Mr. PC is a popular minor blues in C, written and recorded by John Coltrane in 1959 for his album Giant Steps. In this guitar lesson, you will learn how to play the melody and how to improvise a solo over its chord changes.
In case you were wondering, the initials P.C. stand for Paul Chambers, who has been John Coltrane‘s bass player for a long time.
Mr. PC is a standard 12-bar minor blues in C.
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Mr PC – Melody
Here are the lead sheet and guitar tabs for Mr PC’s melody.
The melody until bar 7 uses the C natural minor scale, also known as the C Aeolian mode, one of the guitar modes.
The rest of the melody uses the C minor blues scale.
The last bar is the pickup bar for the solo.
Listen & Play-Along
Mr PC Backing Track Video
Here is a backing track video you can use to practice the scales and solo below.
Mr PC – Scale Choice
The base scale to improvise over Mr. PC is the C natural minor scale (aka C Aeolian mode).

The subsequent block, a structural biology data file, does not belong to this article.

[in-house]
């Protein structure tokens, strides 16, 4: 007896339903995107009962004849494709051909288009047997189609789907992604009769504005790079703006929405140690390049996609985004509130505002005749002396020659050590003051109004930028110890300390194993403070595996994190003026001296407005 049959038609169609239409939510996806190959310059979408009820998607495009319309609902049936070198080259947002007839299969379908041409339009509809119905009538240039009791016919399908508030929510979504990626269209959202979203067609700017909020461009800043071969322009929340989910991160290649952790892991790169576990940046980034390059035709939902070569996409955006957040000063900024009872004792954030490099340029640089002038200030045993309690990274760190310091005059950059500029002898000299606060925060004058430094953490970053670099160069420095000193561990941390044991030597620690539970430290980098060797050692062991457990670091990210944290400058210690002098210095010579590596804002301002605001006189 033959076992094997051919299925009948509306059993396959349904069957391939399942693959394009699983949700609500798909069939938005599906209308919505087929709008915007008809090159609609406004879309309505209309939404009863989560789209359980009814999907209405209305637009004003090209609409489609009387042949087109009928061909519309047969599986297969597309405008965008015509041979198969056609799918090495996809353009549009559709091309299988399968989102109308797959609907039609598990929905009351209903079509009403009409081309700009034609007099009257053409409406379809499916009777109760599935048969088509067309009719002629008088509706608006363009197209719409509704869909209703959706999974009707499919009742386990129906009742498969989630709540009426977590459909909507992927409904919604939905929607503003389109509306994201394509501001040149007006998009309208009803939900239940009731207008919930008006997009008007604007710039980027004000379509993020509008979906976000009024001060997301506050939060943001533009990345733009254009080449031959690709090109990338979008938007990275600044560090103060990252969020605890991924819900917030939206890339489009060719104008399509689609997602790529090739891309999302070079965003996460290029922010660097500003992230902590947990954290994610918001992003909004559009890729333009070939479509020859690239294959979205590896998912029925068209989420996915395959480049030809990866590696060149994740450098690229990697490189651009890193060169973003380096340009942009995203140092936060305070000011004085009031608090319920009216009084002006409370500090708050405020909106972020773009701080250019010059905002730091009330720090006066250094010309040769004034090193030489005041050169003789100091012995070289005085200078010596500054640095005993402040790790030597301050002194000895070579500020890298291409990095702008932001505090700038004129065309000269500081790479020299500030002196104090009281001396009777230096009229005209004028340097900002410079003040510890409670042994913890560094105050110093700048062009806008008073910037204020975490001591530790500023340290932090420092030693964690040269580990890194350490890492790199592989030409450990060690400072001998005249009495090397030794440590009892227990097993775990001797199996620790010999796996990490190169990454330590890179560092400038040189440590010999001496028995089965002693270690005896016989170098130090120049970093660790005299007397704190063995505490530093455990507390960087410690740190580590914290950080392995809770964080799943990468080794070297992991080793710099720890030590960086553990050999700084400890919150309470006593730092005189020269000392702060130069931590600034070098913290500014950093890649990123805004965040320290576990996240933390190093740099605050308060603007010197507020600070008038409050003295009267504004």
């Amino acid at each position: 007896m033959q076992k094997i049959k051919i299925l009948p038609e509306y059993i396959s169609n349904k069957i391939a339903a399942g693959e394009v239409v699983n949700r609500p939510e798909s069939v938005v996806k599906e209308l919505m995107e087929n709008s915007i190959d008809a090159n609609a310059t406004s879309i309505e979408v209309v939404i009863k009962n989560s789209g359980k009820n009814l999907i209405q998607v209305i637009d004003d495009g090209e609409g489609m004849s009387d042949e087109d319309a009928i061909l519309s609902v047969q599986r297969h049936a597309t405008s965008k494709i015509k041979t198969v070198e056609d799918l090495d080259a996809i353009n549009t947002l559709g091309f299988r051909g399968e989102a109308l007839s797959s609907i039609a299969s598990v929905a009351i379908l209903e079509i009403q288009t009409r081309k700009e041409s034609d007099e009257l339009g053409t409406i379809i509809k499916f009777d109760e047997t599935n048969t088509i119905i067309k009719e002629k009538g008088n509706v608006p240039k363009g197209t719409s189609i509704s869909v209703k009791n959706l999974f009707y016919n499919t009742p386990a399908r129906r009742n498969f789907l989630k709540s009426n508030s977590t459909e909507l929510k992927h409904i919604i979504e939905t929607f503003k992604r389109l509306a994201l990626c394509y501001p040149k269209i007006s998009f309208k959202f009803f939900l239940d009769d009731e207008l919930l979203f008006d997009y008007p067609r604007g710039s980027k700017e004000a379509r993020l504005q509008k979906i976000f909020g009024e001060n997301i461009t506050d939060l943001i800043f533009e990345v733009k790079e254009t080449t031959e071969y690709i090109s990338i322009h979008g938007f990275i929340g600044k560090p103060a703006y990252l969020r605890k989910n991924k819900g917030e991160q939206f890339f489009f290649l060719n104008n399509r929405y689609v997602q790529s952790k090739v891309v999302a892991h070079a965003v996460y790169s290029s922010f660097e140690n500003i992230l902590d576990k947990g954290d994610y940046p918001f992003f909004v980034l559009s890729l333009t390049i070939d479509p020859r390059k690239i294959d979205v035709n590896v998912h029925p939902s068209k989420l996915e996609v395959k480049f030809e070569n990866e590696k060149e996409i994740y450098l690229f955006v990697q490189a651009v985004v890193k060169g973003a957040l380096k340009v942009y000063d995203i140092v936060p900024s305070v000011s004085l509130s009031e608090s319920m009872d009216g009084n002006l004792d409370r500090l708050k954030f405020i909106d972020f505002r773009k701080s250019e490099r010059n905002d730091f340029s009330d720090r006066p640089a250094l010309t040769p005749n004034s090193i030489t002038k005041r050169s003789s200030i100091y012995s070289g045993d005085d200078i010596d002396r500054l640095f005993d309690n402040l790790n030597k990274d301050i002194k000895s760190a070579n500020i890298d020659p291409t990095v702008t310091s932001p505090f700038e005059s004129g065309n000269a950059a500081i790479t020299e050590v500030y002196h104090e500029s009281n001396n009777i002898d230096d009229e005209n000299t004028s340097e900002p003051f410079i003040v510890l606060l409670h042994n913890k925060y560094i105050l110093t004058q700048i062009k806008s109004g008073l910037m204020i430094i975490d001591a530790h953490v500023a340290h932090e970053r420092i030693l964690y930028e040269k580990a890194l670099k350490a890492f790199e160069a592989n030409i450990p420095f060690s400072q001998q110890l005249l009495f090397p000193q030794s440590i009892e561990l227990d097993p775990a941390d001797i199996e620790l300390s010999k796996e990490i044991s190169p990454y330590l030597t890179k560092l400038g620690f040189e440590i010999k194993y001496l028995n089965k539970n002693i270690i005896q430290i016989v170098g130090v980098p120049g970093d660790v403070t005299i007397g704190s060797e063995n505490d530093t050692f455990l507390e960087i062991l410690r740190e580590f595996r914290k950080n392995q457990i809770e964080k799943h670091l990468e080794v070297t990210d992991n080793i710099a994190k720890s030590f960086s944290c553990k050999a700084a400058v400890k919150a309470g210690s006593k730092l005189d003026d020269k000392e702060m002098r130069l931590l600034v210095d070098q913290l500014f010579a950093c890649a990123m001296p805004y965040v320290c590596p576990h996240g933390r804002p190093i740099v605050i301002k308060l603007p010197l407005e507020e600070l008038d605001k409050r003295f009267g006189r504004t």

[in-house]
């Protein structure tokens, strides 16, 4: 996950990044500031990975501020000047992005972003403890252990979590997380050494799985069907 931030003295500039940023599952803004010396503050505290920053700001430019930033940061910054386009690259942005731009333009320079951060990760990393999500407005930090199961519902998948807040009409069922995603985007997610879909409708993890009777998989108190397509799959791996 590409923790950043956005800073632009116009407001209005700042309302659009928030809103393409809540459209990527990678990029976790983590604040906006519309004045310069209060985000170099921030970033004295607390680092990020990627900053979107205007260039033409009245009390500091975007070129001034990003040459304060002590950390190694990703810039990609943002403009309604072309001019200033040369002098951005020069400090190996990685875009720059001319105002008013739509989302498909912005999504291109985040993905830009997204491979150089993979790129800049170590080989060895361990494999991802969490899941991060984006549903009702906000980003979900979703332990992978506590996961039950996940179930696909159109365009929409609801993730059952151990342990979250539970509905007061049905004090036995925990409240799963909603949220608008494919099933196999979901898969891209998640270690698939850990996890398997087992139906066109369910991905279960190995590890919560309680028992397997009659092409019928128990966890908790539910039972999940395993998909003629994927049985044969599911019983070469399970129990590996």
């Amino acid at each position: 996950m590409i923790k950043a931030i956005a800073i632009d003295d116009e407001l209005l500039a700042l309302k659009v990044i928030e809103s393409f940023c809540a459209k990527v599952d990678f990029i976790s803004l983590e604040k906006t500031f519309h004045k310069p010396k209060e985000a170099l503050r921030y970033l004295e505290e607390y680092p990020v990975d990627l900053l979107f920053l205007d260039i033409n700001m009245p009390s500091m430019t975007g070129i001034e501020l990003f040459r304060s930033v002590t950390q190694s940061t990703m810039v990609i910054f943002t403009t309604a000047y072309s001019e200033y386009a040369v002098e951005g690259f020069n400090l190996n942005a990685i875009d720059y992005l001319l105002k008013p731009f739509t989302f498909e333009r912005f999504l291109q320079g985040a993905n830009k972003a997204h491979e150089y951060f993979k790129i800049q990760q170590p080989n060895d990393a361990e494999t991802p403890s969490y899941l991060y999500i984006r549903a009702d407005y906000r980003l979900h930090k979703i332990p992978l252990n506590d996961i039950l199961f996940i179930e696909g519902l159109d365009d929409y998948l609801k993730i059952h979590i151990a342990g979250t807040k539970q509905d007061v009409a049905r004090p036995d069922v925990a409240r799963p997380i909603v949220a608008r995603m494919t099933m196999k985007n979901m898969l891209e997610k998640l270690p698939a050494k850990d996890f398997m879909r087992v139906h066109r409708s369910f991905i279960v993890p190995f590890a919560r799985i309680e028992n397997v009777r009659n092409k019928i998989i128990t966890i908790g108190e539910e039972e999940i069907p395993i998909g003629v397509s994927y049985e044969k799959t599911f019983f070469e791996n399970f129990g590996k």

Using only these scales will get boring after a while though, below are some more options.
Cm7 (Bar 1)
Besides the C Aeolian mode and the blues scale, you can also play the C Dorian mode here.
The difference between C Dorian and Aeolian lies in the 6th: A in C Dorian, Ab in C Aeolian.
Playing Dorian is a nice way to differentiate between the Cm7 and the Fm7 because the A of the C Dorian mode becomes an Ab on the Fm7 chord.
Fm7 (Bar 5)
The scale for the Fm7 chord is F Dorian, which has the same notes as C Aeolian.
Ab7 (Bar 9)
The Ab7 is a tritone substitution of D7, the V of G7.
The scale of choice here is the Ab Lydian dominant scale, which you can see as either the Mixolydian mode with a #11 or the fourth mode of the melodic minor scale.
G7 (Bar 10)
Here are two great choices to play over the G7:
- The G Phrygian dominant scale, which is the fifth mode of the C harmonic minor scale.
- The G altered scale, which is the seventh mode of the Ab melodic minor scale.
Mr. PC – Jazz Guitar Patterns
The guitar solo contains four common jazz guitar patterns that are worth memorizing.
Pattern #1 (Bar 16) – Dominant
This dominant pattern is a C7 arpeggio with a chromatic note between 1 and b7.
The same chromatic movement comes back in bars 20, 22, 33, and 44.
Pattern #2 (Bar 26) – Minor
This minor pattern is built around an Ebmaj7 arpeggio and can also be used over an Ebmaj7.
Pattern #3 (Bar 33) – Dominant
Another dominant pattern with a chromatic movement between the 1 and b7.
Pattern #4 (Bar 40) – Dominant
This altered dominant line starts on the #9 and continues with a C augmented triad, forming a typical bebop pattern.
Mr. PC – Guitar Solo
Here are the tabs and notation for the guitar solo.
Listen & Play-Along